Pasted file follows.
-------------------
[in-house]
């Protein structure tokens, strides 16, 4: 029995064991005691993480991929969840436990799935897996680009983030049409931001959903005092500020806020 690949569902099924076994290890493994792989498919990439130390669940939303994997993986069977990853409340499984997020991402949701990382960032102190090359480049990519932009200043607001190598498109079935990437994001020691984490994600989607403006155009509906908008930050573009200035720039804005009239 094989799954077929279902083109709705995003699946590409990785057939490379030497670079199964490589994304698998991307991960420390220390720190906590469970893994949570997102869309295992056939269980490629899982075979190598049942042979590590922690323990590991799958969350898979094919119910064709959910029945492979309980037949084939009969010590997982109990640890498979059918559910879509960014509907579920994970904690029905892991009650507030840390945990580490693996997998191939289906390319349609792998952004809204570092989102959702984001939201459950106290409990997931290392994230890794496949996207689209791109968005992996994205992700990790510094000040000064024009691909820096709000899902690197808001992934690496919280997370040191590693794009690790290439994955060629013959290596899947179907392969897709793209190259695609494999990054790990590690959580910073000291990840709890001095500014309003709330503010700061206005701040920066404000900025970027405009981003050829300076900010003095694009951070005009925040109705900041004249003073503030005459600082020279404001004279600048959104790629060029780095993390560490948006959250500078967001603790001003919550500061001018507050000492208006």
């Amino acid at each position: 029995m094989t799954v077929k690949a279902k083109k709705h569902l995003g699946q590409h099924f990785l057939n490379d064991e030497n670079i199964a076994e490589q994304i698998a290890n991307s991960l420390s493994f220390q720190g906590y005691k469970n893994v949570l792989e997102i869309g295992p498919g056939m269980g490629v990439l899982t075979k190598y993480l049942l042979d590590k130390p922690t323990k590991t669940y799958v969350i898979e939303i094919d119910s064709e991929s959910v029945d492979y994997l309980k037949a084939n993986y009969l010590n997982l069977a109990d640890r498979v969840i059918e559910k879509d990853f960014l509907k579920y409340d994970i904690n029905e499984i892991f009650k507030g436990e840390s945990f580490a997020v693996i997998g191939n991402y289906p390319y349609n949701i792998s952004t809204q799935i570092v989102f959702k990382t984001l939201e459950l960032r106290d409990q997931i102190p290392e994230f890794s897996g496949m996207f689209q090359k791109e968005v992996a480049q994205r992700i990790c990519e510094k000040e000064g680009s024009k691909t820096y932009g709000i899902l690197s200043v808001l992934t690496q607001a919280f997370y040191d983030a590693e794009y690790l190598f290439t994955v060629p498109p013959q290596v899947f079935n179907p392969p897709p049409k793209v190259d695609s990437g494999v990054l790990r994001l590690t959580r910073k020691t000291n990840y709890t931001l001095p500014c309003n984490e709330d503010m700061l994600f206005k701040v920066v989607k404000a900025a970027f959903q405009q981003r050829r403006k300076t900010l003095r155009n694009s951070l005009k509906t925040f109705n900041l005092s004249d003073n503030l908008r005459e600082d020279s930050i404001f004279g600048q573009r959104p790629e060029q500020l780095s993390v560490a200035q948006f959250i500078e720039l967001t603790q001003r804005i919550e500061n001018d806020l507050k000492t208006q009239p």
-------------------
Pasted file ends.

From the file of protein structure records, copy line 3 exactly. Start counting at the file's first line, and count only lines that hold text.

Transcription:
């Amino acid at each position: 029995m094989t799954v077929k690949a279902k083109k709705h569902l995003g699946q590409h099924f990785l057939n490379d064991e030497n670079i199964a076994e490589q994304i698998a290890n991307s991960l420390s493994f220390q720190g906590y005691k469970n893994v949570l792989e997102i869309g295992p498919g056939m269980g490629v990439l899982t075979k190598y993480l049942l042979d590590k130390p922690t323990k590991t669940y799958v969350i898979e939303i094919d119910s064709e991929s959910v029945d492979y994997l309980k037949a084939n993986y009969l010590n997982l069977a109990d640890r498979v969840i059918e559910k879509d990853f960014l509907k579920y409340d994970i904690n029905e499984i892991f009650k507030g436990e840390s945990f580490a997020v693996i997998g191939n991402y289906p390319y349609n949701i792998s952004t809204q799935i570092v989102f959702k990382t984001l939201e459950l960032r106290d409990q997931i102190p290392e994230f890794s897996g496949m996207f689209q090359k791109e968005v992996a480049q994205r992700i990790c990519e510094k000040e000064g680009s024009k691909t820096y932009g709000i899902l690197s200043v808001l992934t690496q607001a919280f997370y040191d983030a590693e794009y690790l190598f290439t994955v060629p498109p013959q290596v899947f079935n179907p392969p897709p049409k793209v190259d695609s990437g494999v990054l790990r994001l590690t959580r910073k020691t000291n990840y709890t931001l001095p500014c309003n984490e709330d503010m700061l994600f206005k701040v920066v989607k404000a900025a970027f959903q405009q981003r050829r403006k300076t900010l003095r155009n694009s951070l005009k509906t925040f109705n900041l005092s004249d003073n503030l908008r005459e600082d020279s930050i404001f004279g600048q573009r959104p790629e060029q500020l780095s993390v560490a200035q948006f959250i500078e720039l967001t603790q001003r804005i919550e500061n001018d806020l507050k000492t208006q009239p």